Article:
…until they did. You might be familiar with Warren Buffet’s announcement earlier this month that he is selling a third of his stock in big blue, and that he doesn’t value the stock “the same way” anymore.

But the famous industry proverb at the top of this article dates back to the 1970s, and isn’t really about IBM at all. It’s about supporting the status quo, and at times it was used to defend not financially backing Microsoft, Apple, Google, Amazon & a host of other services and platforms that now enjoy the lion’s share of the tech world that used to be the sole provenance of IBM.

Without question, this line of thinking extends beyond the tech industry. From retail to education to food service, adhering to the status quo has been the safest way to do business at the individual level. If you’re worried about your boss firing you, there’s no easier road to take then doing what everyone else is doing.

But what if you are the boss? What if it’s your money on the line? Your automotive dealership, for example. You could go with the generic, the same vendor many of your competitors use. Sure, you’ve heard some things about their customer service, and it looks at a glance like all their websites are identical so you’d have a hard time standing out. But they’re the one of the most common providers.  They have to be doing something right, no?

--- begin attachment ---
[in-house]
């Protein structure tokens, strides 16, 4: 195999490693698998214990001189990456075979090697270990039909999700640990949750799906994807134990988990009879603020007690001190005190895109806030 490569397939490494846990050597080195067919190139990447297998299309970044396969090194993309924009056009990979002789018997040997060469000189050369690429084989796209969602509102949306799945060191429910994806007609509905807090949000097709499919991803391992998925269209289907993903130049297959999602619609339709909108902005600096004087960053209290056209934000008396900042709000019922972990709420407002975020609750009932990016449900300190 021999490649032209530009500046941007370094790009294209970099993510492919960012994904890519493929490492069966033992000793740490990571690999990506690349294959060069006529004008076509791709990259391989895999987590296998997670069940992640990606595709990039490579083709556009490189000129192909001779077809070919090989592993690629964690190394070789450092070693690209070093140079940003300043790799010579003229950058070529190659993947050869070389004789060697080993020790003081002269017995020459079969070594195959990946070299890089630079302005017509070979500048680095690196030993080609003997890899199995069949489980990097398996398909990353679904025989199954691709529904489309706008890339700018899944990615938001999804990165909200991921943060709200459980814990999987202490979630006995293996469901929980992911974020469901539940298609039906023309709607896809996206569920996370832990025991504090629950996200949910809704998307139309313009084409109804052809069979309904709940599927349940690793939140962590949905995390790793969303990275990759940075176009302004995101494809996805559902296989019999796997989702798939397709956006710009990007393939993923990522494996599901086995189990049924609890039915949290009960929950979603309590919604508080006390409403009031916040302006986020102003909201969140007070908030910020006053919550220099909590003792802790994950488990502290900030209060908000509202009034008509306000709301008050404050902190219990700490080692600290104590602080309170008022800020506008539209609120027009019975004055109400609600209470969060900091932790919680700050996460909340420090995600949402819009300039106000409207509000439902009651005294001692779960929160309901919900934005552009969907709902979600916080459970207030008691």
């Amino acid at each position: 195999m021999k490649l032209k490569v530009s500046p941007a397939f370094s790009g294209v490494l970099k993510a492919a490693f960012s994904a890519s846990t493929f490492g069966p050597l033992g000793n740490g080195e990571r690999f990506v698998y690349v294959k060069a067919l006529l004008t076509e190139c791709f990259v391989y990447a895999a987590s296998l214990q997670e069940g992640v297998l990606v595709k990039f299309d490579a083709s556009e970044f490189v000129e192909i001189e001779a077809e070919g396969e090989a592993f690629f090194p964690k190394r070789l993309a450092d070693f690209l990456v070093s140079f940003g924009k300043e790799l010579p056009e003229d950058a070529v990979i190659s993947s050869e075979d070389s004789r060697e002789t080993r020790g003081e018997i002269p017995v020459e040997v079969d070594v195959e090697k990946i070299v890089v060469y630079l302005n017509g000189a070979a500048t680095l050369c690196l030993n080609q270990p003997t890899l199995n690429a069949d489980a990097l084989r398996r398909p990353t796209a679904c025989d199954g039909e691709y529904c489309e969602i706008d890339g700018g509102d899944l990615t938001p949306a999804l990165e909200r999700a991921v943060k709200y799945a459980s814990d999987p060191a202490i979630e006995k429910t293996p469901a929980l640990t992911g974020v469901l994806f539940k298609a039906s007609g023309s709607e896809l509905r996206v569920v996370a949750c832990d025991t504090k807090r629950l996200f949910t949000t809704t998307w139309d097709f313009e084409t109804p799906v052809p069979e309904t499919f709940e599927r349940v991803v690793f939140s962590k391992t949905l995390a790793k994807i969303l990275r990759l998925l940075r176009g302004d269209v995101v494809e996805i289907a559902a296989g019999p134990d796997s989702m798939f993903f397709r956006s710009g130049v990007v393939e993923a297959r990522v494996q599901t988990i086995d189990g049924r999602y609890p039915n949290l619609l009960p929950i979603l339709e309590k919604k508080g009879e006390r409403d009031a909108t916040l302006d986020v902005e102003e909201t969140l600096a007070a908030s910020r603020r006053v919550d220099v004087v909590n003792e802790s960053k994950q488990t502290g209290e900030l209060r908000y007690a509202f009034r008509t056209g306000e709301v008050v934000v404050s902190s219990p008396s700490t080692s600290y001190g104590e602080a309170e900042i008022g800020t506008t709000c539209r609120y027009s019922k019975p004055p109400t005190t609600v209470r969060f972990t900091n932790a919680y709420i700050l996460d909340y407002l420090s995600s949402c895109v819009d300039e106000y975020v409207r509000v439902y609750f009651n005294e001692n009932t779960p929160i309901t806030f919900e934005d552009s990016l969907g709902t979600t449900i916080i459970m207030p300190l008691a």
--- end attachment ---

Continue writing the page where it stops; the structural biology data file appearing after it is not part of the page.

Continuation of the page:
Blockbuster. Tower Records. Polaroid. Circuit City. Borders. Titans who dominated their respective industries. Today you can read about their storied legacies in the Wikipedia. What changed? Everything. Everything but them.

Maybe it’s time to stop following the herd and see what the true visionaries in your industry are doing. Maybe it’s time to focus on your customer and break a few rules. Maybe it’s time to give us a call and see what a customer centric website can do for your dealership, for your sales, for your service, for your customer loyalty and brand perception.

Oh, and to bring our conversation full circle: When asked earlier this month why his legendary insight didn’t lead him to invest in Google or Amazon shares, Warren Buffet had a one word answer: “Stupidity.” Wise comment from the greatest investor of all time.